Mental Illness and Gun Checks
There has been a lot of talk about mental illness and gun violence, although the large majority of the mentally ill never commit a violent crime. But there is a missing piece to the debate on gun violence. Rather than the mentally ill, it is the stigma of mental illness that should be addressed with the strength of urgency. Although most of us have been touched by mental illness, either directly or indirectly, in our families, friendships or fellow workers, there is continual reference to the mentally ill as nuts, wackos, and according to the NRA's Wayne LaPierre genuine monsters.
No one wants a child with mental illness any more than a child with cancer. By stigmatizing, won't we drive even deeper the willingness of family or friends to come forward? For instance, the automatic screenings for those with a criminal record or are mentally ill. Forcing an environment in which individuals are less likely to seek treatment seems contrary to reason. Rather, education and greater access to treatment should be the goals.
Abby Rapoport, in the American Prospect refers to this unwanted backlash as punishment for those who seek help. I agree.
Mental illness and Stigma: A Double Whammy
We all tend to judge others. Why? Does this make us feel better about ourselves? Do we think it is funny to judge? Or do we judge because we don't understand the challenges of people with mental illness?
Whatever the reason, judgment and stigma pointed at mental illness hurt. Sally must fight the battle of recovery from a major mental illness as well as the stigma she can sense. Two hills to climb. Three hills really, if you count Sally judging herself.
Work at the Mayo Clinic has identified the following effects of stigma:
Lack of understanding by family, friends or others whom Sally knows
Discrimination at work or school
Difficulty in finding housing
Bullying, physical violence or harassment
Inadequate coverage by health insurance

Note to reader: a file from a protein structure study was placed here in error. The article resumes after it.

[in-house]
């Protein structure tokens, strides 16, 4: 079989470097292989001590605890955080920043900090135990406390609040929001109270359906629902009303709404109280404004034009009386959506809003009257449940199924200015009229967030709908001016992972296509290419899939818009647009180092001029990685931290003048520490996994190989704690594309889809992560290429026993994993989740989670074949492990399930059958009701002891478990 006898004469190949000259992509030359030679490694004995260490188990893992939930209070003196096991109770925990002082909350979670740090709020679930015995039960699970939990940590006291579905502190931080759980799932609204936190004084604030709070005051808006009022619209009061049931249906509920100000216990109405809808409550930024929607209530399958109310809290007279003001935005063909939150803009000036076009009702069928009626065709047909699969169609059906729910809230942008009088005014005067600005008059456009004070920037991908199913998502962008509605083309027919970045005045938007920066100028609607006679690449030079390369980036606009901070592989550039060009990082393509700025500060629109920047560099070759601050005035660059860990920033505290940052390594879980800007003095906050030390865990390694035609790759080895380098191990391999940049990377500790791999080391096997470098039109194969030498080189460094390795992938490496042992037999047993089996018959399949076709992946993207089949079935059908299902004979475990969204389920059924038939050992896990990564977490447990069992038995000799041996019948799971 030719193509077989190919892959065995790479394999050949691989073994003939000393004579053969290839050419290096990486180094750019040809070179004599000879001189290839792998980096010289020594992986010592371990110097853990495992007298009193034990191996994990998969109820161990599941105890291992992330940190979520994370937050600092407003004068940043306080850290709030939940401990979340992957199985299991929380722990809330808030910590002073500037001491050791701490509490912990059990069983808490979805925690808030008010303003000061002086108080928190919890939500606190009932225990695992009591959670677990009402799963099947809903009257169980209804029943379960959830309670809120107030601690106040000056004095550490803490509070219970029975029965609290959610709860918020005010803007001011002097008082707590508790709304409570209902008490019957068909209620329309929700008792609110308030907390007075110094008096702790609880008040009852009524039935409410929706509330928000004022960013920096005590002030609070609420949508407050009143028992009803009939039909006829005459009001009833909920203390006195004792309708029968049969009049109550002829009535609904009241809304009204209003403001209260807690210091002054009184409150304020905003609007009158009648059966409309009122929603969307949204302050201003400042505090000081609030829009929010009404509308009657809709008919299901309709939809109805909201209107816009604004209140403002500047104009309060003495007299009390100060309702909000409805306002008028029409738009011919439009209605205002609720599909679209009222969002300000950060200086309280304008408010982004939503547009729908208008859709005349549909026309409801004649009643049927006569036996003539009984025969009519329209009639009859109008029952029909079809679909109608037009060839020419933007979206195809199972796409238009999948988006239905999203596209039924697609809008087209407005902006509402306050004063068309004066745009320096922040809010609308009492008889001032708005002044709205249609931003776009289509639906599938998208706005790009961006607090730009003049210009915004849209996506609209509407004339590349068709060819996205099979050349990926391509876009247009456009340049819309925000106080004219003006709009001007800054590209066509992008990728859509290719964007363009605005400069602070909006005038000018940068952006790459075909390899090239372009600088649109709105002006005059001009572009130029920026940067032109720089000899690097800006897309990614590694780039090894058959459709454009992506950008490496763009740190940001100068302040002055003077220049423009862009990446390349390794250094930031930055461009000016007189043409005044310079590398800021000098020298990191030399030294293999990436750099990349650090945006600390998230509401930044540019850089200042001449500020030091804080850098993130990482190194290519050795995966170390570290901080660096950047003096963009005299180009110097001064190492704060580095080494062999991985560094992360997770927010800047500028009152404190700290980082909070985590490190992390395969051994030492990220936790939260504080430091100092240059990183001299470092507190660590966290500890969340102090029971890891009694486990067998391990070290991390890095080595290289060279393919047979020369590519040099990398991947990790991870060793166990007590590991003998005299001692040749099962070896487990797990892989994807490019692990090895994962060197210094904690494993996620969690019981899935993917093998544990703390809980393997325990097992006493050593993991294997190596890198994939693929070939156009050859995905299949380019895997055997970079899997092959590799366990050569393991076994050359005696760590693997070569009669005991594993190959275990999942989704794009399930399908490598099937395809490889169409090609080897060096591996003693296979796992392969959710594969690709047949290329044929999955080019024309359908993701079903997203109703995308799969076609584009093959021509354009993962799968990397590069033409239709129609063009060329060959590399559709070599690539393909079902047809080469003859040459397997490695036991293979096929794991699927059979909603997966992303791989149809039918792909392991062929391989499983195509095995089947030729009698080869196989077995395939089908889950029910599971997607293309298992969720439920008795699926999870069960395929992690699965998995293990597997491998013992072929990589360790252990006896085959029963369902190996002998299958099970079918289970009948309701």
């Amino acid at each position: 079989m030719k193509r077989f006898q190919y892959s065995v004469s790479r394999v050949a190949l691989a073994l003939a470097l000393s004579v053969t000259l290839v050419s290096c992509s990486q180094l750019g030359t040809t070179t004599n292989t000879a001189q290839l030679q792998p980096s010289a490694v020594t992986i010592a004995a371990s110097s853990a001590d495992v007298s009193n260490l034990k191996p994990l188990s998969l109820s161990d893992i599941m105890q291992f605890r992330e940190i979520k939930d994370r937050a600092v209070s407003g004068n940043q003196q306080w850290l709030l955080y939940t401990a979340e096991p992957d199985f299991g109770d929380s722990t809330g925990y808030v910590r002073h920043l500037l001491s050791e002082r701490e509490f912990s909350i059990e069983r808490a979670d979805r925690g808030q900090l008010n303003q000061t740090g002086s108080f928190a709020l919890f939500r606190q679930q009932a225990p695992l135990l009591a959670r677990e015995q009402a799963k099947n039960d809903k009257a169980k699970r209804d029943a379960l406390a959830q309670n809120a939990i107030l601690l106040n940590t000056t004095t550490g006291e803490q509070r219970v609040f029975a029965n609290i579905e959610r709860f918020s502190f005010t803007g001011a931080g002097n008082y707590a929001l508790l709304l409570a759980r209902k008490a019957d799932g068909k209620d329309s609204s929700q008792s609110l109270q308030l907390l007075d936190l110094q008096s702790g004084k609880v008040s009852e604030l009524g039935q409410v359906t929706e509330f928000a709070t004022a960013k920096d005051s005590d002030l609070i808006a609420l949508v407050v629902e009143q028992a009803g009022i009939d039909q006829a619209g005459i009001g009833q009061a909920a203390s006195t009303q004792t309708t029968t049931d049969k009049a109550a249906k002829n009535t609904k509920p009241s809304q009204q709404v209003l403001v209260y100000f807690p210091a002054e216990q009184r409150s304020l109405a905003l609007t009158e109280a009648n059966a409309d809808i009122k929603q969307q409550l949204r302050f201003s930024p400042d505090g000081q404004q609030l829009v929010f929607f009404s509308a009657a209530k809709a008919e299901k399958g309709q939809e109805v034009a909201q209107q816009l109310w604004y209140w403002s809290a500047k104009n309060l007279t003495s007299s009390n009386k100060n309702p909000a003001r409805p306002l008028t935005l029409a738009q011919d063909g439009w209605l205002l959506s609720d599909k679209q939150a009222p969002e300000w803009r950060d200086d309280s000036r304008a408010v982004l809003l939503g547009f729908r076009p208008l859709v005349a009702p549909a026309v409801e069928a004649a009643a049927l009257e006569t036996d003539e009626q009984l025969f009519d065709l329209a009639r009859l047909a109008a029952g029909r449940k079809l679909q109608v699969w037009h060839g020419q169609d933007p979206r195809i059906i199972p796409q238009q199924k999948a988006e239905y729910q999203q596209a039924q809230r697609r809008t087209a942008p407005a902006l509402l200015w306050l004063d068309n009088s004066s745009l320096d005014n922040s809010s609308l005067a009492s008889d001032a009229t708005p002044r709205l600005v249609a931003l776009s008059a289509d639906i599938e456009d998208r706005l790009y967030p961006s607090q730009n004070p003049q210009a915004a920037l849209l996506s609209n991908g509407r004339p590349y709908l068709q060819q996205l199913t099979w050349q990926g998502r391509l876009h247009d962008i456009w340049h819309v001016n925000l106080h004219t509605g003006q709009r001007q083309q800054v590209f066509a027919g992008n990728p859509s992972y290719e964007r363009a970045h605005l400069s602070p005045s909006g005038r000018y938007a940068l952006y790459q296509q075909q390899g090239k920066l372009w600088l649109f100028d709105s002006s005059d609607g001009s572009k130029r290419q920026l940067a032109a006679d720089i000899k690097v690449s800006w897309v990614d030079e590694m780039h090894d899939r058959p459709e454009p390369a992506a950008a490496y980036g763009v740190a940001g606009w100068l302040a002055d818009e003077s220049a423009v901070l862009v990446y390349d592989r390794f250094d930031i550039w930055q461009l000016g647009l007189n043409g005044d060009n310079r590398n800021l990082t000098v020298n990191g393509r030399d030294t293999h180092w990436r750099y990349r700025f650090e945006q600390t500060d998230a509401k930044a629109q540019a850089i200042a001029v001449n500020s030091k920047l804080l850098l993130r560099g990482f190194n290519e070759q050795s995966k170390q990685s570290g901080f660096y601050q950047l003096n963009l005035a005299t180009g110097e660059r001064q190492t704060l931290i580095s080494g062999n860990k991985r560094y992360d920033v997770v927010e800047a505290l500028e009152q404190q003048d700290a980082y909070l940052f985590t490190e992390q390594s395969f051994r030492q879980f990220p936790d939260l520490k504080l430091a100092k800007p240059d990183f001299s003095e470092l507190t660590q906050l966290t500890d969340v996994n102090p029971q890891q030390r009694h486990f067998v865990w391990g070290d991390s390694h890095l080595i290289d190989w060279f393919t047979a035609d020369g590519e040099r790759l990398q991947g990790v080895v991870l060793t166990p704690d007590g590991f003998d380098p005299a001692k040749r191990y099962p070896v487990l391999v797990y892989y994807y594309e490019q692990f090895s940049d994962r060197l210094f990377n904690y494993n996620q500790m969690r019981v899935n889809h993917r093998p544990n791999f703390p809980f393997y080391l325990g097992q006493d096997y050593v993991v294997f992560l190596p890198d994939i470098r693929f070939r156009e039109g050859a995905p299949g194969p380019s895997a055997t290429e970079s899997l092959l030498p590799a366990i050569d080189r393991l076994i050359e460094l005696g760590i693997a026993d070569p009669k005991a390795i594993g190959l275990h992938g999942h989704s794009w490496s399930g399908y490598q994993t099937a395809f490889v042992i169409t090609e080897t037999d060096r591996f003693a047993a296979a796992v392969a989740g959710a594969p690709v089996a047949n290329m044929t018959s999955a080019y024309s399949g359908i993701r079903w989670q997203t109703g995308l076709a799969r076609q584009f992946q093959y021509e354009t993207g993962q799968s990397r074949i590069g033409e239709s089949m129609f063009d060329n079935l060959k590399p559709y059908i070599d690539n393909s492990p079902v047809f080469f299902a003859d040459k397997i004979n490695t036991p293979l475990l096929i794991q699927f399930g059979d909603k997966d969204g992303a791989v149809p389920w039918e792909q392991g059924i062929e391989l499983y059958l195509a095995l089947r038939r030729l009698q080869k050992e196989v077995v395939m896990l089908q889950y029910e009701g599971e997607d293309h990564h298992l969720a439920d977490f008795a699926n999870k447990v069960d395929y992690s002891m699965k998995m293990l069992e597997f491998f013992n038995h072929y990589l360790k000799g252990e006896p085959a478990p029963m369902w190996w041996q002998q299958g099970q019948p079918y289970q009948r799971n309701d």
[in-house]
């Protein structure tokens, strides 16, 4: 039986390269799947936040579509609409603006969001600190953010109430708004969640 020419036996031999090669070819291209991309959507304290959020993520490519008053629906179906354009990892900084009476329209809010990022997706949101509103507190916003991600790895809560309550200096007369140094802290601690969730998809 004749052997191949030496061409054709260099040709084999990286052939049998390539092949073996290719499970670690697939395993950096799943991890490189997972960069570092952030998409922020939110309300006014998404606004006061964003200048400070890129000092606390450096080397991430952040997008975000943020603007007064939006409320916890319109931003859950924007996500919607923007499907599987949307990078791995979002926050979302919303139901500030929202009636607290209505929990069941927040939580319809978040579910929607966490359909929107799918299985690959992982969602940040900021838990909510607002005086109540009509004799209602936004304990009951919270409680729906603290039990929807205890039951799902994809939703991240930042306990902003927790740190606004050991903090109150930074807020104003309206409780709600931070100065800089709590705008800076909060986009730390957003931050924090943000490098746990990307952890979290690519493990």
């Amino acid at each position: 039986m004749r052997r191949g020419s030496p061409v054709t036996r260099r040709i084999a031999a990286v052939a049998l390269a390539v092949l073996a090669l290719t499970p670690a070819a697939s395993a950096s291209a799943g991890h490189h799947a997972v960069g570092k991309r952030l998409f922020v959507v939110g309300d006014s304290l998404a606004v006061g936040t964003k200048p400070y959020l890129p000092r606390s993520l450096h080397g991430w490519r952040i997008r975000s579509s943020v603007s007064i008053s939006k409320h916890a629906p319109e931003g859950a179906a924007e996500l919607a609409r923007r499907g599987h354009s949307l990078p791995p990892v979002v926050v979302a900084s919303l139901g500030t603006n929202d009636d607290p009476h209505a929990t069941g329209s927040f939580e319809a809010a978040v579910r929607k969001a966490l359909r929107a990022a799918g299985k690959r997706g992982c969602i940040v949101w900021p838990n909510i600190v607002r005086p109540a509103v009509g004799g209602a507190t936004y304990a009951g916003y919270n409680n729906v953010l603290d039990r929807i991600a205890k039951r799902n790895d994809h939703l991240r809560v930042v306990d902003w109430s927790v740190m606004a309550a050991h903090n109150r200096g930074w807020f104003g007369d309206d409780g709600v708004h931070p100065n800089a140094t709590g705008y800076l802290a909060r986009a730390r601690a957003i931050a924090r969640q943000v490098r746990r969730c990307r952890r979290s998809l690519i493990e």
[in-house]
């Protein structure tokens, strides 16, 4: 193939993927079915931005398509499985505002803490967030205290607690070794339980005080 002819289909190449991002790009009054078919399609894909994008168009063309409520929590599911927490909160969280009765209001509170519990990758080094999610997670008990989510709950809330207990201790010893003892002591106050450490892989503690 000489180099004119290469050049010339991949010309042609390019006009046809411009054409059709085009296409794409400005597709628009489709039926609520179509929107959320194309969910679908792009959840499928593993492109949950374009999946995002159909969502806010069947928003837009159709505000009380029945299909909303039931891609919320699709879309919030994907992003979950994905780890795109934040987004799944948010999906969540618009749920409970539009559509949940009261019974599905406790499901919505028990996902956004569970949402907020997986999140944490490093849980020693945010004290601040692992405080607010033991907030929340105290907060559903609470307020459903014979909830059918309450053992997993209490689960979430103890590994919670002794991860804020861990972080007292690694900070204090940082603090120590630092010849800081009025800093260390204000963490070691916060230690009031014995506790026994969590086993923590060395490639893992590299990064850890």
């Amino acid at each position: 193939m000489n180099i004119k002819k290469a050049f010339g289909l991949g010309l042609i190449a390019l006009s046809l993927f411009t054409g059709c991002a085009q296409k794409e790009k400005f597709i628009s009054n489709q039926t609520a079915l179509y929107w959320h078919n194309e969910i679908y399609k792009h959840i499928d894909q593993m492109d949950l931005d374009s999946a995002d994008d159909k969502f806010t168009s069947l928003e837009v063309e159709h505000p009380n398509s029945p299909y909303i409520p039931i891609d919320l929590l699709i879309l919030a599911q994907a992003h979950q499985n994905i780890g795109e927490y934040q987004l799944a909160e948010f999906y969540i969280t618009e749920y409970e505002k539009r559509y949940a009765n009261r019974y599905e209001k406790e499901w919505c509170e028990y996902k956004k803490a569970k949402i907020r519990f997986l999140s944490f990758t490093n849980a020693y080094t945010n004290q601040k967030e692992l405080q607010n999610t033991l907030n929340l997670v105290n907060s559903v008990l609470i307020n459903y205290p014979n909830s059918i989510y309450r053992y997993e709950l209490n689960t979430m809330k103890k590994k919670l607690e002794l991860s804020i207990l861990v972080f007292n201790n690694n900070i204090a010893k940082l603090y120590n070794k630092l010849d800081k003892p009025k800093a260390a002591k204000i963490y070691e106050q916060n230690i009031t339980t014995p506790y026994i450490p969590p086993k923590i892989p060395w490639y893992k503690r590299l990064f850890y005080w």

Sally's own belief that she will never succeed or overcome her challenges
That sounds extremely painful to me. I need to watch what I think or say about others who have disabilities caused by mental illness.
Cincinnati Kids are Hungry
According to Mark Payne's piece in the June 1st issue of Article 25, Cincinnati ranks third in the nation in child poverty. Almost 30,000 children are hungry in our city. They don't have a chance. Georgine Getty of the Interfaith Hospitality Network has said: You can't be doing the job of being a child when you're hungry.
I send checks every year to various charities who serve children and families in poverty. Many, I am sure, do the same. Of course these gifts are generous, making our region one of the most charitable in the country with donations far exceeding many larger areas, according to United Way. Cincinnatians are generous. They have good hearts.
Nevertheless, the haunting knowledge of those 30,000 hungry children still remains. So despite good hearts and despite generous gifts, Cincinnati's children are not fed. This means that logically something is wrong in the way we think about our priorities. I know that it is hard to look at poverty; hard to see hungry families and hard to face the developmental impact that poor nutrition can render. We must turn around and face these issues or the 30,000 don't have a chance.
What Constitutes Poverty for Female-headed Households
The newsletter Spotlight on Poverty has suggested that regardless of the stated poverty level for purposes of receipt of benefits available, the lives of the working poor or those close to the poverty level are living substantially more difficult lives during an economic downturn. This problem is exacerbated by state and local budget deficits.
Even during the best of economic times, female-headed households, particularly African American ones, tend to be one of the most vulnerable segments of our society. The struggles of these women during tough economic times, reports Spotlight, are even more challenging.
None of the choices available to these women are very satisfying: